Compiling KiCad 5.1 on debian

I just compiled on Debian. Wasn’t too bad. May be an issue on the web page instructions for Linux that has two levels of …/ when running cmake. INSTALL.txt has one and was correct. :wink:

Application: kicad
Version: (5.1.1-11-g6e8979d8d), release build
wxWidgets 3.0.2
libcurl/7.52.1 OpenSSL/1.0.2r zlib/1.2.8 libidn2/0.16 libpsl/0.17.0 (+libidn2/0.16) libssh2/1.7.0 nghttp2/1.18.1 librtmp/2.3
Platform: Linux 4.9.0-8-amd64 x86_64, 64 bit, Little endian, wxGTK
Build Info:
wxWidgets: 3.0.2 (wchar_t,wx containers,compatible with 2.8) GTK+ 2.24
Boost: 1.62.0
OpenCASCADE Community Edition: 6.8.0
Curl: 7.52.1
Compiler: GCC 6.3.0 with C++ ABI 1010

Build settings:

For some reason, I can’t read the install instructions on the web page (I see an outline but no contents) but the .md file it references says to build in build/release while INSTALL.txt says to do it in build. That might be why one says cmake …/…/ while the other says cmake …/

I worked through a bunch of dependency issues but just can’t figure out what to install to get wxPython/Phoenix to be installed. The cmake bails out at the same spot for both 5.1.0 and 5.1.1. Any ideas?

The full error is:

-- Python module install path: lib/python2.6/dist-packages
Traceback (most recent call last):
  File "<string>", line 1, in <module>
ImportError: No module named wx
CMake Error at CMakeModules/FindwxPython.cmake:52 (message):
  wxPython/Phoenix does not appear to be installed on the system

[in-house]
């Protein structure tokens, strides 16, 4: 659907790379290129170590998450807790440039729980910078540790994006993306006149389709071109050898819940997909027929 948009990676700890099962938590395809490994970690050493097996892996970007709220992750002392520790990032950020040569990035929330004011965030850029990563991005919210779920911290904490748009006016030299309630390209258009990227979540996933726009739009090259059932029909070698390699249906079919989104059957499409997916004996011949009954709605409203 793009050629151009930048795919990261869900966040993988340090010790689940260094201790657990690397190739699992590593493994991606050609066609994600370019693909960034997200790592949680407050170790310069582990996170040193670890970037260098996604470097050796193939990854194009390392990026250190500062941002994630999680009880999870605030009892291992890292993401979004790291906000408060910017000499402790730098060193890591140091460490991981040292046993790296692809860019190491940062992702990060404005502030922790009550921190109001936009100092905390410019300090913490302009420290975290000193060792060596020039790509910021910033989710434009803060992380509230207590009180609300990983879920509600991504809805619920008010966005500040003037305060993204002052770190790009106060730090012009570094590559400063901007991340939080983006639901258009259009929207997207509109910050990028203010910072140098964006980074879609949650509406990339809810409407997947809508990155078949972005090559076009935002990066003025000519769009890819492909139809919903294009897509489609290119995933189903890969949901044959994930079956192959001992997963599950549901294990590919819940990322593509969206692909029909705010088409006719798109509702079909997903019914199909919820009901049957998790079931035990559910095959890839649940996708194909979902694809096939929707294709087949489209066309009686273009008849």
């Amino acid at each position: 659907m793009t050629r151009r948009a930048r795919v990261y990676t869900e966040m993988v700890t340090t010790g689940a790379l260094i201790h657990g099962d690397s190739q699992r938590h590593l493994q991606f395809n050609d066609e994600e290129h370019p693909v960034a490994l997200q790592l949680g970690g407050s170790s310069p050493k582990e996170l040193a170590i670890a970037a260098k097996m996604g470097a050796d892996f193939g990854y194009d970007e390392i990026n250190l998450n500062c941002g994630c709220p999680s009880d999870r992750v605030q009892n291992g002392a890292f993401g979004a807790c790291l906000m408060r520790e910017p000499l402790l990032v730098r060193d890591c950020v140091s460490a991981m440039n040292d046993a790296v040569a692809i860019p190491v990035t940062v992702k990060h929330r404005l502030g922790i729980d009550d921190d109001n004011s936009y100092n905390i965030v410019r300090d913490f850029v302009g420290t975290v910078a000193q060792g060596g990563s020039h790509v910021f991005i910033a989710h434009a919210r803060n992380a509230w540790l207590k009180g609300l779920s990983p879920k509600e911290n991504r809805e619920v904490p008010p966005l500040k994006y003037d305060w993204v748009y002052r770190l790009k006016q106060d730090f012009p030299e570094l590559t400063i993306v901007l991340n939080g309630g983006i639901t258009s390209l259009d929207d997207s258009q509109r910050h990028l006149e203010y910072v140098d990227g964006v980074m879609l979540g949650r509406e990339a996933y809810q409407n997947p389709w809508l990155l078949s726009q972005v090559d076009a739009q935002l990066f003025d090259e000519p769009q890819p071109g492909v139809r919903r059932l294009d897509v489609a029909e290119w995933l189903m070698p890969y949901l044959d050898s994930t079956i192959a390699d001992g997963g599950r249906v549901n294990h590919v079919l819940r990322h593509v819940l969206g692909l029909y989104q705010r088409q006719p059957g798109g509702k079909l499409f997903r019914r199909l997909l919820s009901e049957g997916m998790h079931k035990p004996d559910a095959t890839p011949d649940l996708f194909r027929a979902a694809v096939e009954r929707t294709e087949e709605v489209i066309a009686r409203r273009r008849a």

Call Stack (most recent call first):
  CMakeLists.txt:718 (find_package)

We should clarify those docs.
I recommend creating a build/debug and build/release folder if you want to be able to test both debug and release builds, and then the cmake command is cmake ../..

How did you install wxPython? If you launch a python interpreter, can you run import wx?

Found this. I’ve added dependencies from time to time so I don’t remember what’s what. :wink:


Feb '16

Update: After installing python-wxgtk3.0* , everything worked OK.

I generally use ‘aptitude’ to install packages, occasionally ‘synaptic’ or ‘apt-get’. I’ve used the tool on that lets you search all the Debian packages for filename matches and nothing for wxPython/Phoenix comes up.

Yes, running python and typing ‘import wx’ seems to work. No errors are reported anyway.

And for hermit, yes, I’ve already installed python-wxgtk3.0. That was installed when I started and I’ve now installed a whole bunch of other packages with likely looking names and descriptions. Haven’t come across the right one yet.

Oh, wait. I notice that my error message says the Python module install path is python2.6 but when I run Python by hand I get version 2.7. If I run python2.6 then “import wx” does not work. I don’t know how to fix this yet but I’m sure it’s (part of) the problem.

Do you have both 2.6 and 2.7 installed?
If so, you’ll either need to remove 2.6 (recommended unless you have other software that depends on it) or override CMake to look at your 2.7 install. Since KiCad’s CMakeLists.txt requests Python 2.6 at a minimum, I guess CMake is picking your 2.6 install first.